If you’ve ever dealt with shipping internationally, chances are you’ve at least heard of the word carnet. Chances are even greater that you’ve actually used a carnet if you’ve ever needed to temporarily ship something (or many things) out of the country but required it to be returned eventually.
Let’s take a closer look at carnets and how they could potentially benefit your business.
What is a carnet?
A Carnet (pronounced kar-nay) or ATA Carnet is an international customs and temporary export-import document used to clear customs in 87 countries and territories without paying duties and import taxes on merchandise that will be re-exported within 12 months. Think of carnets as a passport for goods.
What merchandise is (and is not) covered under a carnet?
Most goods and equipment are accepted under an ATA Carnet, including:
- Commercial Samples
- Professional Equipment (Tools of the Trade)
- Goods for Fairs & Exhibitions (limited to only 6 months)
Consumable items (such as agricultural products like food, seeds, and pesticides), explosives, disposables, and postal traffic cannot travel under an ATA Carnet. Goods that are intended for repairs, modifications or further manufacturing are also prohibited. The intention of the carnet is for the goods to be re-exported in the same (or nearly the same) condition as when they were imported.
What are the benefits of utilizing a carnet?
There are many benefits to using ATA Carnets, including:
- Eliminating duties and value-added taxes (VAT);
- Simplifying customs processes allowing a temporary exporter to use a single document for all customs transactions, as well as make arrangement in advance;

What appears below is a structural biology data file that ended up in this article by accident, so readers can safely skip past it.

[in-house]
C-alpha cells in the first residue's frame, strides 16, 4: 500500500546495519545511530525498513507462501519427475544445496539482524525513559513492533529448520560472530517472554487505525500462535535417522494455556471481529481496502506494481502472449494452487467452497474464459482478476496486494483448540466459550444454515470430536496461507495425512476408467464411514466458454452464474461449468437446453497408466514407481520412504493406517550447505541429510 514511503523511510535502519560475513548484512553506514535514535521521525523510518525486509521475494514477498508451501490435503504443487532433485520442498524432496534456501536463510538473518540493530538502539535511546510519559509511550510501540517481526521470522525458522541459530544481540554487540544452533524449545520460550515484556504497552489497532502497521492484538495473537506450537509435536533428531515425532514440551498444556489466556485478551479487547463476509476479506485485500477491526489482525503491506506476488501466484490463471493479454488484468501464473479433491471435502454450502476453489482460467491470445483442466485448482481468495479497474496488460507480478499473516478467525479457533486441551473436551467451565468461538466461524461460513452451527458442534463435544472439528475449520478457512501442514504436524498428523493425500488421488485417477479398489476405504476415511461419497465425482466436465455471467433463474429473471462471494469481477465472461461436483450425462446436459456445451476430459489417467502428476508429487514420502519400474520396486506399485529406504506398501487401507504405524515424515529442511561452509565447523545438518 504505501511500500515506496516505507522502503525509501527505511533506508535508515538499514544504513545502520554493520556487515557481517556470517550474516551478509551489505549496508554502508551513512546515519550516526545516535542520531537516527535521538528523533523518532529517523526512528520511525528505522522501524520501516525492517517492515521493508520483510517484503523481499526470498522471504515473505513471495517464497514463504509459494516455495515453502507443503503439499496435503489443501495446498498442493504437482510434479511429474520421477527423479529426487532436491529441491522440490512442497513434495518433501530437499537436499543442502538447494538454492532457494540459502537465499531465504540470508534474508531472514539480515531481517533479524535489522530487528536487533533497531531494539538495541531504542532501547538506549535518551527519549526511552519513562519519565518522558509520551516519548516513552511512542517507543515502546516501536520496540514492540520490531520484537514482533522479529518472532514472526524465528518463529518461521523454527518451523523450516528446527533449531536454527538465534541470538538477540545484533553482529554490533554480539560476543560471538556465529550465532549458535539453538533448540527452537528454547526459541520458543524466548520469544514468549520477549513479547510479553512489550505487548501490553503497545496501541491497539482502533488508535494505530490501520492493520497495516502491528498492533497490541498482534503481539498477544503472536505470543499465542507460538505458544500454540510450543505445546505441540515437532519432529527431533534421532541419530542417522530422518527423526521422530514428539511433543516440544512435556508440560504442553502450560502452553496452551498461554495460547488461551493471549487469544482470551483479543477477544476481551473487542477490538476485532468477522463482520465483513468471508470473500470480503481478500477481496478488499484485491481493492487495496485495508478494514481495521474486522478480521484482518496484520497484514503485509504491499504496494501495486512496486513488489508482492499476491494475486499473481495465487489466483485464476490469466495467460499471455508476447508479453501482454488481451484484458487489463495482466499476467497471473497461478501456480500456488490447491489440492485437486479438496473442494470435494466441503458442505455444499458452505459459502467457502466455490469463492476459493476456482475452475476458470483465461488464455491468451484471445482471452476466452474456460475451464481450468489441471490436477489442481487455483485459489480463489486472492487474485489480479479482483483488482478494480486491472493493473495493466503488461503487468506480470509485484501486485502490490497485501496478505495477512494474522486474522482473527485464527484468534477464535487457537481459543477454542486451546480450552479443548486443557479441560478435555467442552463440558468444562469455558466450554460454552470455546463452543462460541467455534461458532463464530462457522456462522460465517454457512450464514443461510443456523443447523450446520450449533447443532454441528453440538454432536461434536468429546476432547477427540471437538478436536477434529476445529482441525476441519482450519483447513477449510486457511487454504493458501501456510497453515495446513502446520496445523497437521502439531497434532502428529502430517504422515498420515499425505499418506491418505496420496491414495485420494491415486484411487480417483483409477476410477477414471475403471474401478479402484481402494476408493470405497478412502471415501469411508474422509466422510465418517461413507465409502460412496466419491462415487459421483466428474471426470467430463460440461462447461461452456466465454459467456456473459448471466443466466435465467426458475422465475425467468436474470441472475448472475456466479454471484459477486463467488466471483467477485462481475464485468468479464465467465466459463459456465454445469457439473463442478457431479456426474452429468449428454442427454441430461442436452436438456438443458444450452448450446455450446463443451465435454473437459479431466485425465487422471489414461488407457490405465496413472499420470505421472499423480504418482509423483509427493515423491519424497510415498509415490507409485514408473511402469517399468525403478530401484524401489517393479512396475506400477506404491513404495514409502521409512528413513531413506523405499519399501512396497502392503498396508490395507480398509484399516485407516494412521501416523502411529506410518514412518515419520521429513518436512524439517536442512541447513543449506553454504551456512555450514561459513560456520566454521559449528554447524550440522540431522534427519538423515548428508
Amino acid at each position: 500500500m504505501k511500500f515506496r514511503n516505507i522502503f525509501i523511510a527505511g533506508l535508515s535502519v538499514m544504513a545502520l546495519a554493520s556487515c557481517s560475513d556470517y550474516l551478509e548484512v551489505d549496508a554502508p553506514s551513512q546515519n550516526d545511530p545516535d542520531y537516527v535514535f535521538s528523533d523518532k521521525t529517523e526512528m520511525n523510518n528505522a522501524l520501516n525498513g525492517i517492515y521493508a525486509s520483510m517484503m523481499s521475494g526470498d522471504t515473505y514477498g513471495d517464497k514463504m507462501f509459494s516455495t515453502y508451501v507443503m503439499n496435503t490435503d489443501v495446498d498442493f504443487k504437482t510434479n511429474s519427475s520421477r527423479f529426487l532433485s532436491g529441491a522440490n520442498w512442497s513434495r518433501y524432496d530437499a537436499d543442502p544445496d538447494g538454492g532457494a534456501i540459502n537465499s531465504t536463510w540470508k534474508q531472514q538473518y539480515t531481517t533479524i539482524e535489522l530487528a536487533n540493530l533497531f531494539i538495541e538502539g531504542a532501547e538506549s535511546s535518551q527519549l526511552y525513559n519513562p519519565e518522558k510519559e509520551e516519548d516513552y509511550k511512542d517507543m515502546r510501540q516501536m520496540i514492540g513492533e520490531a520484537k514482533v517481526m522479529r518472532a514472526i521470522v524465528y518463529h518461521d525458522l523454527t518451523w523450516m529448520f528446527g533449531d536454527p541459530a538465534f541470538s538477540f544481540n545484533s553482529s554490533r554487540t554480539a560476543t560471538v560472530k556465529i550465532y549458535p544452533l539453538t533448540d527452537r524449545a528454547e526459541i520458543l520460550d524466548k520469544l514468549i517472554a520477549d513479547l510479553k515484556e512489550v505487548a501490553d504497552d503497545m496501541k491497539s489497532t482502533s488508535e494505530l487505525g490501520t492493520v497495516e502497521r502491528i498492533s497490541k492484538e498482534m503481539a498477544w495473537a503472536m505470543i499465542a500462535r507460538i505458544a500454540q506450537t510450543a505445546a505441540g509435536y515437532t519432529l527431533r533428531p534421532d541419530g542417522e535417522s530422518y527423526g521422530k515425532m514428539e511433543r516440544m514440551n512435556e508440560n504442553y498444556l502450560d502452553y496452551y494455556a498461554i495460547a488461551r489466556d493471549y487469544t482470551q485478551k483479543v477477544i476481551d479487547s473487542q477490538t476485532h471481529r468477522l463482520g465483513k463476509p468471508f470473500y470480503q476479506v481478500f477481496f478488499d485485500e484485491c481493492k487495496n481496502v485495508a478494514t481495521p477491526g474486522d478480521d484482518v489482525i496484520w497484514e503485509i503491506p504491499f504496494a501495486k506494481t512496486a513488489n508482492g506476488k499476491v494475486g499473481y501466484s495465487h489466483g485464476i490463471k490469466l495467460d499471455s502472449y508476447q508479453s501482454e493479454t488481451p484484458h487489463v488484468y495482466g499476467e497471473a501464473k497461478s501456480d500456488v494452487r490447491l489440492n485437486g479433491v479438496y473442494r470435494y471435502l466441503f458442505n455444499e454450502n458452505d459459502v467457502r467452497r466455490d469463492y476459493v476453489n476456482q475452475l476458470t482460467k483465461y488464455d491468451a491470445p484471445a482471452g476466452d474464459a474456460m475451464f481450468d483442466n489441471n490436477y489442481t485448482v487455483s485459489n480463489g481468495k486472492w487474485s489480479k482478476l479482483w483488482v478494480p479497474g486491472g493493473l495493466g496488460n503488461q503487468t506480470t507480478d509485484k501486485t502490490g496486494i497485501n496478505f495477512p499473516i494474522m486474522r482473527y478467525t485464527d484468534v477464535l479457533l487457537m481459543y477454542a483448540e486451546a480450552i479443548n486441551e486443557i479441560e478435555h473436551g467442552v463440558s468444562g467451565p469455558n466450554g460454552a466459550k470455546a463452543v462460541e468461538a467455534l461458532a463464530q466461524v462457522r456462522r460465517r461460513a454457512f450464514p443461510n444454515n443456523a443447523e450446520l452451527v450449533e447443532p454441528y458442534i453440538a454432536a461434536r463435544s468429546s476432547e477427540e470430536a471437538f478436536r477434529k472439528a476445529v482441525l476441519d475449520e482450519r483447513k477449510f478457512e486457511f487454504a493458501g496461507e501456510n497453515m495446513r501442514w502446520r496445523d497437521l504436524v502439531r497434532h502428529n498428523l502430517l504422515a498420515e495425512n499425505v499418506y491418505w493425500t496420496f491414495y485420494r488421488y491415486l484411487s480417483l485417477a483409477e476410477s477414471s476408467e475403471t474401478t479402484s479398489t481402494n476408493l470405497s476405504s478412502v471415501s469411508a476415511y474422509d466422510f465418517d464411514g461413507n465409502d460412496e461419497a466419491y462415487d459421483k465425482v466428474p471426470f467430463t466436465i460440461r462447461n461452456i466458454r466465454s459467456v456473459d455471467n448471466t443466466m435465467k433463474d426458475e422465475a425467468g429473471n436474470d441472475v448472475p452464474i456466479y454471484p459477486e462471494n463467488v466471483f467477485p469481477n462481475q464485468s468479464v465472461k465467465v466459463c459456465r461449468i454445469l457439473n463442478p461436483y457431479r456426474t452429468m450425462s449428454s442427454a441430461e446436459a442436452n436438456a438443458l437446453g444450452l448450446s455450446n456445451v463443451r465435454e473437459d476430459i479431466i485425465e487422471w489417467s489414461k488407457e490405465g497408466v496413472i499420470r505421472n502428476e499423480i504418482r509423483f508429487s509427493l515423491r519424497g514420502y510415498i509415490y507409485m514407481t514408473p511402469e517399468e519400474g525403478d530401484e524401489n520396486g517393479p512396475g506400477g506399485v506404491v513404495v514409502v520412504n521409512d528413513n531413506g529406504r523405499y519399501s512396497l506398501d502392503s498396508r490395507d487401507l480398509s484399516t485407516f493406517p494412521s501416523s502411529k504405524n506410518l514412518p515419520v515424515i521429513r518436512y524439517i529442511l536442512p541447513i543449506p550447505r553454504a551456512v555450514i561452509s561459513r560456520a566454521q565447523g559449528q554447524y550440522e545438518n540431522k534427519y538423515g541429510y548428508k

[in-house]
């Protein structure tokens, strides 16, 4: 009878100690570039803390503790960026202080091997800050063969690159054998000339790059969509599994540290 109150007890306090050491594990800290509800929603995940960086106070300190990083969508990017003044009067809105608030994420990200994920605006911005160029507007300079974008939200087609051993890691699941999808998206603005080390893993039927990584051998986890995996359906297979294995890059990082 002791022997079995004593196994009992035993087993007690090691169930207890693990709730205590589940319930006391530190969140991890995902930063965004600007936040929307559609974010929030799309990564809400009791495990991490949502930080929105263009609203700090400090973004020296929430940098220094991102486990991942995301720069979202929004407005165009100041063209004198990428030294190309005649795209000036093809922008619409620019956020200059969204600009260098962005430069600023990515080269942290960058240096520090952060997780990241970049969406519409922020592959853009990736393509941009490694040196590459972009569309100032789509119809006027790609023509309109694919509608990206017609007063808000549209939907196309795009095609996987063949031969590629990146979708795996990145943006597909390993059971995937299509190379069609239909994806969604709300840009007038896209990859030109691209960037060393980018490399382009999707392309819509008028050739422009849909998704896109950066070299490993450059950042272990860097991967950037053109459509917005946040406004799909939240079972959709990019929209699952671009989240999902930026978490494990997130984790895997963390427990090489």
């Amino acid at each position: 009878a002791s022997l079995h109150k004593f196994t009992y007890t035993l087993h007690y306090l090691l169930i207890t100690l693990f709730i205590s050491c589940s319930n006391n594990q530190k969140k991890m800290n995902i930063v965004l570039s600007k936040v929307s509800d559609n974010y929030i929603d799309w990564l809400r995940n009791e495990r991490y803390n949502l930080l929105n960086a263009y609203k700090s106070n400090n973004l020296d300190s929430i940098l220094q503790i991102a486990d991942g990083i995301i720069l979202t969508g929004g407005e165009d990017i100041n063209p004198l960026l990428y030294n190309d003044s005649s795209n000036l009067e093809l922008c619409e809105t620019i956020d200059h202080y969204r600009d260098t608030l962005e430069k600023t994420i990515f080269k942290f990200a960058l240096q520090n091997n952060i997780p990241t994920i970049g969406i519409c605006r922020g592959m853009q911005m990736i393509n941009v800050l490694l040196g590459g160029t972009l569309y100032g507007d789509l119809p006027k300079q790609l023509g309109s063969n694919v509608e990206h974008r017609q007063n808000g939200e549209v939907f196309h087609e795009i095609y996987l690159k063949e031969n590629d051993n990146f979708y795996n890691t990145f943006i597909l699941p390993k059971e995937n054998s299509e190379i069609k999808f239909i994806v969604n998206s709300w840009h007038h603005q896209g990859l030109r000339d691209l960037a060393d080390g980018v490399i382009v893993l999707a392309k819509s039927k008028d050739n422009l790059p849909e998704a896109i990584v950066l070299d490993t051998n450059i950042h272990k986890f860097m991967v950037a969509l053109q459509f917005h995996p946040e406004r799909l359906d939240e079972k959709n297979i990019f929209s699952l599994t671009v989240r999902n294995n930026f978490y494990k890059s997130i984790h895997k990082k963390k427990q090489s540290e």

- Accepting unlimited entries and departures for up to one year;
- Facilitating re-entry into the U.S. by eliminating the need to register the goods with U.S. Customs and Border Protection (CBP) at the time of departure;
- Removing the need to file an Electronic Export Information form (former Shipper’s Export Declaration), except for those exports that require an export license;
- Eliminating the need for Temporary Importation Under Bond (TIB).
What are your obligations of an ATA Carnet as an importer?
As a holder of an ATA Carnet, you must present the goods and carnet to U.S. Customs and Border Protection upon exportation from the United States, importation and re-exportation in and out of the foreign country, and re-importation back to the United States. If you fail to comply or complete any of these operations with a carnet, you may end up responsible for paying 110% of the duty and import tax.
What happens if your carnet expires?
If your carnet expires and is a U.S.-issued carnet, there will be no penalties or duties assessed, unless the carnet expires before the U.S. merchandise was exported from a foreign country. If that is the case, penalties may be assessed by that foreign country’s government.
If it’s a foreign-issued carnet, then liquidated damages will be assessed by CBP due to the carnet expiring before the merchandise could be exported from the United States.
If you’d like to learn more about ATA Carnets and how you could take advantage of this document, please reach out to your local ICAT office! We’re always here to help answer any questions you may have when it comes to your logistics and transportation needs.
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